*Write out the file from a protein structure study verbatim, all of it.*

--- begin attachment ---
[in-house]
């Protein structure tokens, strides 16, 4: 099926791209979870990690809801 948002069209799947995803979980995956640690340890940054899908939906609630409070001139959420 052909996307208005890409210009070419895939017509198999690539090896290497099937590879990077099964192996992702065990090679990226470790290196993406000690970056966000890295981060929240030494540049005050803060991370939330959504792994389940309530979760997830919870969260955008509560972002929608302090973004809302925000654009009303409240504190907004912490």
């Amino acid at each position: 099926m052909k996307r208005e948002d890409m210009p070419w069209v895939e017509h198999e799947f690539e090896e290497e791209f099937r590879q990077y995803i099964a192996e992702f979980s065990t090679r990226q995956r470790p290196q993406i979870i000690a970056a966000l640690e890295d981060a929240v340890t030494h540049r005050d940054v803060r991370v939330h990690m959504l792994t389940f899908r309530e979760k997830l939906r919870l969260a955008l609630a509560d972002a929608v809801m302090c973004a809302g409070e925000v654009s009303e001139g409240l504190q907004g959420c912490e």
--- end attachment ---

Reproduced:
[in-house]
């Protein structure tokens, strides 16, 4: 099926791209979870990690809801 948002069209799947995803979980995956640690340890940054899908939906609630409070001139959420 052909996307208005890409210009070419895939017509198999690539090896290497099937590879990077099964192996992702065990090679990226470790290196993406000690970056966000890295981060929240030494540049005050803060991370939330959504792994389940309530979760997830919870969260955008509560972002929608302090973004809302925000654009009303409240504190907004912490």
């Amino acid at each position: 099926m052909k996307r208005e948002d890409m210009p070419w069209v895939e017509h198999e799947f690539e090896e290497e791209f099937r590879q990077y995803i099964a192996e992702f979980s065990t090679r990226q995956r470790p290196q993406i979870i000690a970056a966000l640690e890295d981060a929240v340890t030494h540049r005050d940054v803060r991370v939330h990690m959504l792994t389940f899908r309530e979760k997830l939906r919870l969260a955008l609630a509560d972002a929608v809801m302090c973004a809302g409070e925000v654009s009303e001139g409240l504190q907004g959420c912490e």